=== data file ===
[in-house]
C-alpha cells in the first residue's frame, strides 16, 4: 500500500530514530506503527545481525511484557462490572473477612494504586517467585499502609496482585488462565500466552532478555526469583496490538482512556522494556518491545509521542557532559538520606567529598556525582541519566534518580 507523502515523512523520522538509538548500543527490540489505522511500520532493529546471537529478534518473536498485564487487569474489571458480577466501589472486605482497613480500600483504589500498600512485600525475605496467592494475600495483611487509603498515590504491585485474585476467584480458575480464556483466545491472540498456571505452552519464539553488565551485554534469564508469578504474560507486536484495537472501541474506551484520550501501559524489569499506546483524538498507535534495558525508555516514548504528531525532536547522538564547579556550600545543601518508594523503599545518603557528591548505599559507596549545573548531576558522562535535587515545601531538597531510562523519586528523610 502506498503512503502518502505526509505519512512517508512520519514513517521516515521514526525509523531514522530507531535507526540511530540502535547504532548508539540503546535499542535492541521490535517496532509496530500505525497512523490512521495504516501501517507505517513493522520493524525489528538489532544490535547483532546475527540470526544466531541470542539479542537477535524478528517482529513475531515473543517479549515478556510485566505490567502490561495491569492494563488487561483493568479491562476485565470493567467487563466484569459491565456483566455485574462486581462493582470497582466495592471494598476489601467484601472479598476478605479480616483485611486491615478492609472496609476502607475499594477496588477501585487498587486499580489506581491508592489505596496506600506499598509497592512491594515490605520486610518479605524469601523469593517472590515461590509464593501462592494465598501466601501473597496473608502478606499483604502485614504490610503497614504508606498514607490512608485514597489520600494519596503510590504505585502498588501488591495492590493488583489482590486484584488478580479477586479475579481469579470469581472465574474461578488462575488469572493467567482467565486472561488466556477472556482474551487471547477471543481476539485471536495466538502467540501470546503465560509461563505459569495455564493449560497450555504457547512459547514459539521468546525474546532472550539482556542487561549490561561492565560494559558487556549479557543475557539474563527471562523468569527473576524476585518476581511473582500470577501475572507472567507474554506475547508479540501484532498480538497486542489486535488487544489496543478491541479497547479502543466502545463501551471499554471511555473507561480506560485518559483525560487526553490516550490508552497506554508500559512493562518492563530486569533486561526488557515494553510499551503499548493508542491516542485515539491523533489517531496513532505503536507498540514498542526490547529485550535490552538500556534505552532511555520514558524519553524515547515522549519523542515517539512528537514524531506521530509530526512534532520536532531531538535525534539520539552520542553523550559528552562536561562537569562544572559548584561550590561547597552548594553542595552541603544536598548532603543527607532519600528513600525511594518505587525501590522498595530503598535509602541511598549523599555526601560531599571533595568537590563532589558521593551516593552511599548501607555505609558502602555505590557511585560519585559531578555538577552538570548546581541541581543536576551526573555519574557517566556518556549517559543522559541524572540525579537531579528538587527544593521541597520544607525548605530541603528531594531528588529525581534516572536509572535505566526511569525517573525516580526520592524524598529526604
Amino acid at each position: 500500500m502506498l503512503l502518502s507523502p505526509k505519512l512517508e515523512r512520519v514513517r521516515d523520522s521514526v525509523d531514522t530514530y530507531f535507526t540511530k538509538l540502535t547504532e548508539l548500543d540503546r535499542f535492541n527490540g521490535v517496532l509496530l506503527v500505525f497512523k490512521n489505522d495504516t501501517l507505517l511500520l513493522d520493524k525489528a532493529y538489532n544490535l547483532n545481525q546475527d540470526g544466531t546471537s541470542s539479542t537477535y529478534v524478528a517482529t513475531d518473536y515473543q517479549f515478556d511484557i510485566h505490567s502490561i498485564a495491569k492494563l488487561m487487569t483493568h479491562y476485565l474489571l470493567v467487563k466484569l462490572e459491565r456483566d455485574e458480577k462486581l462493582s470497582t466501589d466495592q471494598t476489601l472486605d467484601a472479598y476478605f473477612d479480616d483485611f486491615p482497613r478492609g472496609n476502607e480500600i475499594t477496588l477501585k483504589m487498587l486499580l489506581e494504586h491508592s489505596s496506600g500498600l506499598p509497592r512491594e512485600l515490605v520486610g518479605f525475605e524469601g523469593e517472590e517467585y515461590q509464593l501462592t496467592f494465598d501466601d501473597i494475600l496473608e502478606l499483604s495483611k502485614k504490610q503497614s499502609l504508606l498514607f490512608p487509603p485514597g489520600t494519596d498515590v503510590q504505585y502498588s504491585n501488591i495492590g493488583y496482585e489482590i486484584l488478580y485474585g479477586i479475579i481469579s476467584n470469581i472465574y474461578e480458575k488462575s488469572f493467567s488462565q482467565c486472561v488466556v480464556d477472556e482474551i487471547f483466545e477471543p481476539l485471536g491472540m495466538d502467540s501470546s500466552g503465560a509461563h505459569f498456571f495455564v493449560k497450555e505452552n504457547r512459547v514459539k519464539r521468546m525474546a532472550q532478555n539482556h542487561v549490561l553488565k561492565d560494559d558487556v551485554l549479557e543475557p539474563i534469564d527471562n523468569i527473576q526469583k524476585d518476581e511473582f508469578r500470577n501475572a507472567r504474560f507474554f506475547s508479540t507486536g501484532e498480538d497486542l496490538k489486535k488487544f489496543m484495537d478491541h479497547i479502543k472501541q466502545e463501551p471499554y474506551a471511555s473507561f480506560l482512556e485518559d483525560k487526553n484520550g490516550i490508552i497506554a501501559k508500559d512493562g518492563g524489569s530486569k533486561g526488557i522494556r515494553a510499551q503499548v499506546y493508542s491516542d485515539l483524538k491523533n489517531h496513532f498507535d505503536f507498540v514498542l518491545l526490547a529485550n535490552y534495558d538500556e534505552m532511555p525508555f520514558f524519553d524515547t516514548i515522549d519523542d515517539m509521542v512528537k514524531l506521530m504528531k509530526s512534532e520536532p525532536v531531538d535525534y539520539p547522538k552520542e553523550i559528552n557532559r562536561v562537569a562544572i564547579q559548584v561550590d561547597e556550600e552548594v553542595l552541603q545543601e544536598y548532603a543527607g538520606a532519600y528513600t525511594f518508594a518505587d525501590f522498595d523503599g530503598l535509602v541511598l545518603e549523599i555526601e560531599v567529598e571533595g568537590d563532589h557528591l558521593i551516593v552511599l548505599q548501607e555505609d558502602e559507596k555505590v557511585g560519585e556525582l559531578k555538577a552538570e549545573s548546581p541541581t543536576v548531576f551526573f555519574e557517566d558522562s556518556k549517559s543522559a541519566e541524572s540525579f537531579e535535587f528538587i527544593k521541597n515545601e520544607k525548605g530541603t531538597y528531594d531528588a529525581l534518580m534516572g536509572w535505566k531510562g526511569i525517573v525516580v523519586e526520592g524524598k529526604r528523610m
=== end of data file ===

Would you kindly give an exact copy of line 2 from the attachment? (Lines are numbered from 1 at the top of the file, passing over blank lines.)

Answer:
C-alpha cells in the first residue's frame, strides 16, 4: 500500500530514530506503527545481525511484557462490572473477612494504586517467585499502609496482585488462565500466552532478555526469583496490538482512556522494556518491545509521542557532559538520606567529598556525582541519566534518580 507523502515523512523520522538509538548500543527490540489505522511500520532493529546471537529478534518473536498485564487487569474489571458480577466501589472486605482497613480500600483504589500498600512485600525475605496467592494475600495483611487509603498515590504491585485474585476467584480458575480464556483466545491472540498456571505452552519464539553488565551485554534469564508469578504474560507486536484495537472501541474506551484520550501501559524489569499506546483524538498507535534495558525508555516514548504528531525532536547522538564547579556550600545543601518508594523503599545518603557528591548505599559507596549545573548531576558522562535535587515545601531538597531510562523519586528523610 502506498503512503502518502505526509505519512512517508512520519514513517521516515521514526525509523531514522530507531535507526540511530540502535547504532548508539540503546535499542535492541521490535517496532509496530500505525497512523490512521495504516501501517507505517513493522520493524525489528538489532544490535547483532546475527540470526544466531541470542539479542537477535524478528517482529513475531515473543517479549515478556510485566505490567502490561495491569492494563488487561483493568479491562476485565470493567467487563466484569459491565456483566455485574462486581462493582470497582466495592471494598476489601467484601472479598476478605479480616483485611486491615478492609472496609476502607475499594477496588477501585487498587486499580489506581491508592489505596496506600506499598509497592512491594515490605520486610518479605524469601523469593517472590515461590509464593501462592494465598501466601501473597496473608502478606499483604502485614504490610503497614504508606498514607490512608485514597489520600494519596503510590504505585502498588501488591495492590493488583489482590486484584488478580479477586479475579481469579470469581472465574474461578488462575488469572493467567482467565486472561488466556477472556482474551487471547477471543481476539485471536495466538502467540501470546503465560509461563505459569495455564493449560497450555504457547512459547514459539521468546525474546532472550539482556542487561549490561561492565560494559558487556549479557543475557539474563527471562523468569527473576524476585518476581511473582500470577501475572507472567507474554506475547508479540501484532498480538497486542489486535488487544489496543478491541479497547479502543466502545463501551471499554471511555473507561480506560485518559483525560487526553490516550490508552497506554508500559512493562518492563530486569533486561526488557515494553510499551503499548493508542491516542485515539491523533489517531496513532505503536507498540514498542526490547529485550535490552538500556534505552532511555520514558524519553524515547515522549519523542515517539512528537514524531506521530509530526512534532520536532531531538535525534539520539552520542553523550559528552562536561562537569562544572559548584561550590561547597552548594553542595552541603544536598548532603543527607532519600528513600525511594518505587525501590522498595530503598535509602541511598549523599555526601560531599571533595568537590563532589558521593551516593552511599548501607555505609558502602555505590557511585560519585559531578555538577552538570548546581541541581543536576551526573555519574557517566556518556549517559543522559541524572540525579537531579528538587527544593521541597520544607525548605530541603528531594531528588529525581534516572536509572535505566526511569525517573525516580526520592524524598529526604